13. On the CAEP/9 meeting (9th meeting of ICAO’s Committee on Aviation Environmental Protection) held in February 2013 in Montreal, the European and U.S. delegations welcomed the good outcome addressing noise standards and noted that the new standard should be endorsed at the ICAO Council in June 2013.
Aviation Security developments in 2013
14. On aviation security, the delegations underlined the importance of maintaining the good working relations which had yielded significant achievements in the domain in 2012, particularly with regard to cargo recognition and the roadmap for lifting the restrictions on the carriage of liquids, aerosols and gels (LAGs).
15. The European Union adopted legislation revising LAGs requirements in March 2013, consistent with the first phase of the LAGs Statement of Intent which committed to lifting the restrictions on LAGs in cabin baggage in a phased approach and requires the screening of liquids sold as duty-free and liquids that are used for medicinal or dietary purposes by the end of January 2014. This phased approach is intended to ensure the maintenance of the necessary high level of security as well as operational feasibility. The sides intend to define subsequent steps together taking into account experience gained. The delegations discussed a number of risk-based security initiatives, such as TSA Pre Check and One Stop Security arrangement for U.S.-bound flights from the EU.
16. The delegations pledged to continue working together on the aforementioned issues and to forge closer co-operation in 2013.
17. The European delegation expressed concern regarding the proposed exit programme at U.S. airports, currently being discussed in the U.S. Senate in the context of an ongoing review of the U.S. immigration legislation, and potentially imposing on airlines the burden to collect fingerprints of departing passengers with the objective to monitor departures and overstays. The U.S. delegation promised to respond to the European delegation’s concerns.
18. The U.S. delegation provided an update on the proposed foreign repair stations rule signed by the Secretary of Homeland Security in January 2013 but not yet published. The European delegation reiterated its continued strong concerns regarding the 2008 U.S. moratorium on the issuance of the Federal Aviation Administration (FAA) approvals for foreign repair stations leading to market imbalances and asked for a speedy resolution. The Commission noted it would hold off on its signature of the BASA (EU-U.S. Bilateral Aviation Safety Agreement) Bilateral Oversight Board Decision on introducing a reduction factor to the EASA (European Aviation Safety Agency) Fees & Charges levied on U.S. industry until the FAA lifts the ban on foreign repair stations certifications. Furthermore, the European delegation stressed that the final rule on foreign repair stations should not render null the benefits of the BASA in the area of maintenance.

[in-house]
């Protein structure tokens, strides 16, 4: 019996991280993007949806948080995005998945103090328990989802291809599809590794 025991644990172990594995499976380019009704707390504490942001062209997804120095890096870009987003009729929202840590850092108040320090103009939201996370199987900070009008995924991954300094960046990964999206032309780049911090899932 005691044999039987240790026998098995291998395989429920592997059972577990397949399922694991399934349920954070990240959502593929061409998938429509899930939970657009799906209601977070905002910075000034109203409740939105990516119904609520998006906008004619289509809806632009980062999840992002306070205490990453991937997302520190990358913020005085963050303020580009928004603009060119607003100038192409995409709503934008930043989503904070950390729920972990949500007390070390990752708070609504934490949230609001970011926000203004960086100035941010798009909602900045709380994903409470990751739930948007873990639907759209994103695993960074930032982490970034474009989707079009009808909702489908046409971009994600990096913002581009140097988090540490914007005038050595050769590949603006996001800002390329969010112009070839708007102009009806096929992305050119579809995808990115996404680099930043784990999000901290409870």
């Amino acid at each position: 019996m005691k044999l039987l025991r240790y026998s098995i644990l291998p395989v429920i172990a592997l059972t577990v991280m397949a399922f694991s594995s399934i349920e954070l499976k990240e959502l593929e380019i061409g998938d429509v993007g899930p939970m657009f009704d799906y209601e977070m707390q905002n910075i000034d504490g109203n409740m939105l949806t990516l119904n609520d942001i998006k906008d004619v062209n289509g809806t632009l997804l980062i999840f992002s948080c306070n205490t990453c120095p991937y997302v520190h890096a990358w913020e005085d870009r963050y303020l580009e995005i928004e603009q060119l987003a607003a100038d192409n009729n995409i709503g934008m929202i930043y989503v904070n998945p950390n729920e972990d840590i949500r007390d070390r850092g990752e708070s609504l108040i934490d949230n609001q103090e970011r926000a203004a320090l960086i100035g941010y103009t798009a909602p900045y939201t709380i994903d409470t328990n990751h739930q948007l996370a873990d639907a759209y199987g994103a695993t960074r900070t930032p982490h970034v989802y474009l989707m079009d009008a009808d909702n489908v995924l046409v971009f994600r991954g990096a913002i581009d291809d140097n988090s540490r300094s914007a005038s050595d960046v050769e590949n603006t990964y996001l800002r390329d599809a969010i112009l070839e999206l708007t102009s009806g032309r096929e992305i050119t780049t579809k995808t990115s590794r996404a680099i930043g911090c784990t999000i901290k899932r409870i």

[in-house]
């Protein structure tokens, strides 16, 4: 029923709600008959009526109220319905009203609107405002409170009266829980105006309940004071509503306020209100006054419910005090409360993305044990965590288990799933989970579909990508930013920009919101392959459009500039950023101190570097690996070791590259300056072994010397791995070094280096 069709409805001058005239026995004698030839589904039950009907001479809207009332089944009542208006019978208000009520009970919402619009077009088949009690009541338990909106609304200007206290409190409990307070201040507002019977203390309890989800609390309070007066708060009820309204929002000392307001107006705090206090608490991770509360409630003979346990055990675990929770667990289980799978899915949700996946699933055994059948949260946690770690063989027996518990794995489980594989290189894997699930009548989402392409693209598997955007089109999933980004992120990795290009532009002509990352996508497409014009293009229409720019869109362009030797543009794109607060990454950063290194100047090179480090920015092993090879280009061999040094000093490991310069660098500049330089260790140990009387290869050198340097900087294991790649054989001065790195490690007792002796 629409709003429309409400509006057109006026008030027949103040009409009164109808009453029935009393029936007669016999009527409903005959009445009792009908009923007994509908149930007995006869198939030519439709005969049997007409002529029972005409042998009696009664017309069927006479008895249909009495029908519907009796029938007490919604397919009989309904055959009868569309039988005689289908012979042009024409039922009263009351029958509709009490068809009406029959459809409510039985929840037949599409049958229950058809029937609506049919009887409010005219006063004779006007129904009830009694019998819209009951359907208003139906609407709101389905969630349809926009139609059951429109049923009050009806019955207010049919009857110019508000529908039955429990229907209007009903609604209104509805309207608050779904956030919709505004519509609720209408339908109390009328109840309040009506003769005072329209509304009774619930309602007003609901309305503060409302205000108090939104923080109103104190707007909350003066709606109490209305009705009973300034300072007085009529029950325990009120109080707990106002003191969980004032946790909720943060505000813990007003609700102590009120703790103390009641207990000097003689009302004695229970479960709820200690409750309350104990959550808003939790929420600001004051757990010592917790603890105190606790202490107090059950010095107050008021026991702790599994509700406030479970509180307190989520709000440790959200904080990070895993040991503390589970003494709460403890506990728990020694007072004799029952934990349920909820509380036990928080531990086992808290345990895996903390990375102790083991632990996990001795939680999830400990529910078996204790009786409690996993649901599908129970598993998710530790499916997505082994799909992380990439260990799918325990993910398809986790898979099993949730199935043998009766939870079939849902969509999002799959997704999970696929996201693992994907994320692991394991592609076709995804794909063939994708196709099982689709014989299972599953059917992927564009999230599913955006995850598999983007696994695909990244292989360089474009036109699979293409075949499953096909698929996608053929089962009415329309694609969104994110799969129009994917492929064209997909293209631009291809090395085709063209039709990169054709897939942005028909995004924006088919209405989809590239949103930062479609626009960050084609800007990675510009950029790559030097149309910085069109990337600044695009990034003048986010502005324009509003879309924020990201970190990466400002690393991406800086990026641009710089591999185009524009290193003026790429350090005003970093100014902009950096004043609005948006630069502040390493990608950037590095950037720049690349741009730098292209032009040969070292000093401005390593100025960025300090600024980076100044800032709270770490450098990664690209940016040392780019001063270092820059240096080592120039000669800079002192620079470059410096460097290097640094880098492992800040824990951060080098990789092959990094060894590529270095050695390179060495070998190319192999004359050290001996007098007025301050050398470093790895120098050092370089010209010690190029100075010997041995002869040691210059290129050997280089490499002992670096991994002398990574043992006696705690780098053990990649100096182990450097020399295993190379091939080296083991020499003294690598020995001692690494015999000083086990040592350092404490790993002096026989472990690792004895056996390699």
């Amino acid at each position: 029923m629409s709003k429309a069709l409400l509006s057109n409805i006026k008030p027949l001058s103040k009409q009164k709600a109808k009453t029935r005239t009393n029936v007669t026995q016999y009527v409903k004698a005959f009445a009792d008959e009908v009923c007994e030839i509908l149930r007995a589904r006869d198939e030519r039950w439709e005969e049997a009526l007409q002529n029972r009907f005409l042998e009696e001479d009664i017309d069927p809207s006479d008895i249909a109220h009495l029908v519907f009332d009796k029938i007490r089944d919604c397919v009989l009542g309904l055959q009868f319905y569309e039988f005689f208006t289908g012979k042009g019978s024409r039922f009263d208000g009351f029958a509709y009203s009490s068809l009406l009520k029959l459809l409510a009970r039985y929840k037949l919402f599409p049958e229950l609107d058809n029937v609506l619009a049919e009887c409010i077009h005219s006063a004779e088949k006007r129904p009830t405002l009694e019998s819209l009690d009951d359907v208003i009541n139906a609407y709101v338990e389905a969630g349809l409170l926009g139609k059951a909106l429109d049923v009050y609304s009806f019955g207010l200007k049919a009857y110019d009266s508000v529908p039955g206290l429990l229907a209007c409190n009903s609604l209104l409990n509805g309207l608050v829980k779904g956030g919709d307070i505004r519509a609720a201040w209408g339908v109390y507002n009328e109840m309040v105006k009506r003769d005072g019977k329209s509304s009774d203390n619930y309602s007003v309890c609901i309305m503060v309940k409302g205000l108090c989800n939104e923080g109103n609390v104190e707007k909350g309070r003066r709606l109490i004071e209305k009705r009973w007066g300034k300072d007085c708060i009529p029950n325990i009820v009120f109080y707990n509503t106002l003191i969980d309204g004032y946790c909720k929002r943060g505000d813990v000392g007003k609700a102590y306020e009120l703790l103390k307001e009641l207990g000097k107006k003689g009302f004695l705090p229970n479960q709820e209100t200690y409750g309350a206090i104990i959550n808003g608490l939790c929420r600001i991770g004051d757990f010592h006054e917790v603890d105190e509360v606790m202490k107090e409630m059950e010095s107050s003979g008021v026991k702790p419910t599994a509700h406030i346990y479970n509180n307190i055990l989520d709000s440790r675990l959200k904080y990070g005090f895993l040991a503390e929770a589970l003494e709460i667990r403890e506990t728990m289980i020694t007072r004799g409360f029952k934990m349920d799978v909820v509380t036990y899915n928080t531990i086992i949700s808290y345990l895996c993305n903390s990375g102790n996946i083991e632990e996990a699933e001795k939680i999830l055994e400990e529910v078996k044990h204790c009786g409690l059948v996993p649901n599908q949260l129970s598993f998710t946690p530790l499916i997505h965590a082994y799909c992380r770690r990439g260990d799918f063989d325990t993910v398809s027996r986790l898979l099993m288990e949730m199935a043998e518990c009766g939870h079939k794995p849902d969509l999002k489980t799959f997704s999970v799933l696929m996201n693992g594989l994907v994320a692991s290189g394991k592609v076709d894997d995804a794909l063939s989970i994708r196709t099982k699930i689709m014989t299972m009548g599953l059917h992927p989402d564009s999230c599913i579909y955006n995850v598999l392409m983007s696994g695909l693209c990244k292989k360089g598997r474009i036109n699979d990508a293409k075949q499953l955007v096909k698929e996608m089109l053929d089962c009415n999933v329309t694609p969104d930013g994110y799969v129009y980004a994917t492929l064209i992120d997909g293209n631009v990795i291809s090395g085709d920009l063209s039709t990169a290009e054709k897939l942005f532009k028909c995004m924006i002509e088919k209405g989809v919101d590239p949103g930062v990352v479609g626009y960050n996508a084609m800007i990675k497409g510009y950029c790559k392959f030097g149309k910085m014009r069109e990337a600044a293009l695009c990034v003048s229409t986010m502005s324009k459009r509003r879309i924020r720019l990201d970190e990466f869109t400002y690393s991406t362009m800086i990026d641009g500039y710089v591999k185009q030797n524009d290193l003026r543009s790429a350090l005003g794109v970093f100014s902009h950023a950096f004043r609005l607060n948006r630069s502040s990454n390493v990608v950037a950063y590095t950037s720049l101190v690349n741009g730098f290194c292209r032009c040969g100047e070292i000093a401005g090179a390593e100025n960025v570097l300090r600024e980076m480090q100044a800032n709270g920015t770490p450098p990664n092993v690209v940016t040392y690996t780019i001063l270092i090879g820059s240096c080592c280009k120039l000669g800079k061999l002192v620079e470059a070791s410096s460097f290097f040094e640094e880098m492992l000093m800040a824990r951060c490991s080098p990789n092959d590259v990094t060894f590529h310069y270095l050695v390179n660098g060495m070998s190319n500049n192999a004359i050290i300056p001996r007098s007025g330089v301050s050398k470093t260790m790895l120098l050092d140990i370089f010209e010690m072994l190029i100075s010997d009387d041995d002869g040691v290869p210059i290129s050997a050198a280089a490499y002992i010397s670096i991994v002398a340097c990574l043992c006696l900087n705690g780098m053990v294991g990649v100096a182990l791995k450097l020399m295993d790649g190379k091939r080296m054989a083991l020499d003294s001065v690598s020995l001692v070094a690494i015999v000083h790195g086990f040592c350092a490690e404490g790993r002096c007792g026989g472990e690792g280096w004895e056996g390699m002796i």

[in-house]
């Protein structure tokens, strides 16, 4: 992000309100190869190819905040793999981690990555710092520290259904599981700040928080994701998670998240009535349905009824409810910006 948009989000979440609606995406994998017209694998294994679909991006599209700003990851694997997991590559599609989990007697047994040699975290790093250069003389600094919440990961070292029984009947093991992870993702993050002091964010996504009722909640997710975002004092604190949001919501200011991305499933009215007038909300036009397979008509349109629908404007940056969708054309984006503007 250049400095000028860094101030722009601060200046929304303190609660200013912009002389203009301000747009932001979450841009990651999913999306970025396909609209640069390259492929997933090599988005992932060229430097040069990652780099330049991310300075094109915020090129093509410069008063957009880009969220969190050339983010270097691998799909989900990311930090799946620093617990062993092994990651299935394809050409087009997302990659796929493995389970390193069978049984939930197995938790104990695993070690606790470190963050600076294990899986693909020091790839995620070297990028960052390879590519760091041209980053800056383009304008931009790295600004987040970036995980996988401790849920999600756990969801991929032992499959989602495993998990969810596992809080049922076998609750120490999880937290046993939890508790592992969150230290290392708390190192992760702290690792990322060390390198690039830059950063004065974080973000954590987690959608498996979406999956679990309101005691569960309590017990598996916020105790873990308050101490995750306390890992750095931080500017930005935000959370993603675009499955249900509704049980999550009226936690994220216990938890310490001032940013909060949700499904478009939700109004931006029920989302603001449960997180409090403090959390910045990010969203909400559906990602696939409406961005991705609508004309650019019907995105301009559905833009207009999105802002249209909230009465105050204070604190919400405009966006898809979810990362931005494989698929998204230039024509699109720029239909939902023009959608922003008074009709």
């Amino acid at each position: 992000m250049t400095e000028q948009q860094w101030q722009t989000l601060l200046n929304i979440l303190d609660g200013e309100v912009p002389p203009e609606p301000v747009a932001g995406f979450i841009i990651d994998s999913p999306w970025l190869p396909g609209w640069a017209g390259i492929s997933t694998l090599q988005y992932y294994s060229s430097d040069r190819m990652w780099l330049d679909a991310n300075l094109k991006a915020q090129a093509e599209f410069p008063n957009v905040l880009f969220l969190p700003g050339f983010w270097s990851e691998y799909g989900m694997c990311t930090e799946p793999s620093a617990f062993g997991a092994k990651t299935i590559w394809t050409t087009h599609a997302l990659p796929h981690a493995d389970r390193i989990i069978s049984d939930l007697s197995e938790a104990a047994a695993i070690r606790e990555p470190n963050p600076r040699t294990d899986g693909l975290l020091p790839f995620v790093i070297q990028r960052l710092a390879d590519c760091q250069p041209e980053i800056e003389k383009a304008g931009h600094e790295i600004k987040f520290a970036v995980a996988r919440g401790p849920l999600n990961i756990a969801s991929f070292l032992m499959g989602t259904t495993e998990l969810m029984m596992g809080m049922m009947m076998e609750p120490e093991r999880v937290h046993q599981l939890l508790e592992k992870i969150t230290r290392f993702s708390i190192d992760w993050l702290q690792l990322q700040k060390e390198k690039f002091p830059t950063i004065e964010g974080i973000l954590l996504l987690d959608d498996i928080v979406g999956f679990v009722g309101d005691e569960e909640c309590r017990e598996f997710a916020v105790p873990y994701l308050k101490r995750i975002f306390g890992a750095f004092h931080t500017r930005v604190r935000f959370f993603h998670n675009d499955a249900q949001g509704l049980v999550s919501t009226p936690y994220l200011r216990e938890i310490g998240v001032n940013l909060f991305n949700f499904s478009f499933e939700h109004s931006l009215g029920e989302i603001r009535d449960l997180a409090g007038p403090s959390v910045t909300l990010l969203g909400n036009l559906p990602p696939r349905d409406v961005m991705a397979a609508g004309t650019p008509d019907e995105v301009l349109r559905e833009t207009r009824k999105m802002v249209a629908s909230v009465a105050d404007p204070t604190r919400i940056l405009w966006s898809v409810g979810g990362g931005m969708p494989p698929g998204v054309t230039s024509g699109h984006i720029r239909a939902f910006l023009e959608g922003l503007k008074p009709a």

Cooperation in efforts to develop air traffic management systems
19. The European and U.S. delegations noted, with great satisfaction, substantial cooperation between NextGen and SESAR aimed at the highest possible synergies and interoperability between the two systems. The European delegation emphasised the ATM's cybersecurity aspects and expressed interest in engaging in more detailed exchanges with the US. The FAA expressed its readiness to collaborate with the Commission.
Market and competition developments
20. The European delegation stated its view that the proposed American Airlines and US Airways merger might have implications for the three airline alliances and EU air carriers, and noted its interest in continued exchanges with the U.S. authorities regarding competition matters. The U.S. delegation noted that the Department of Justice was responsible for overseeing domestic airline mergers. The U.S. delegation observed that the United States Department of Transportation works closely with the Department of Justice and the European Commission Directorate General for Competition, the EU competition authority, on mergers of this type.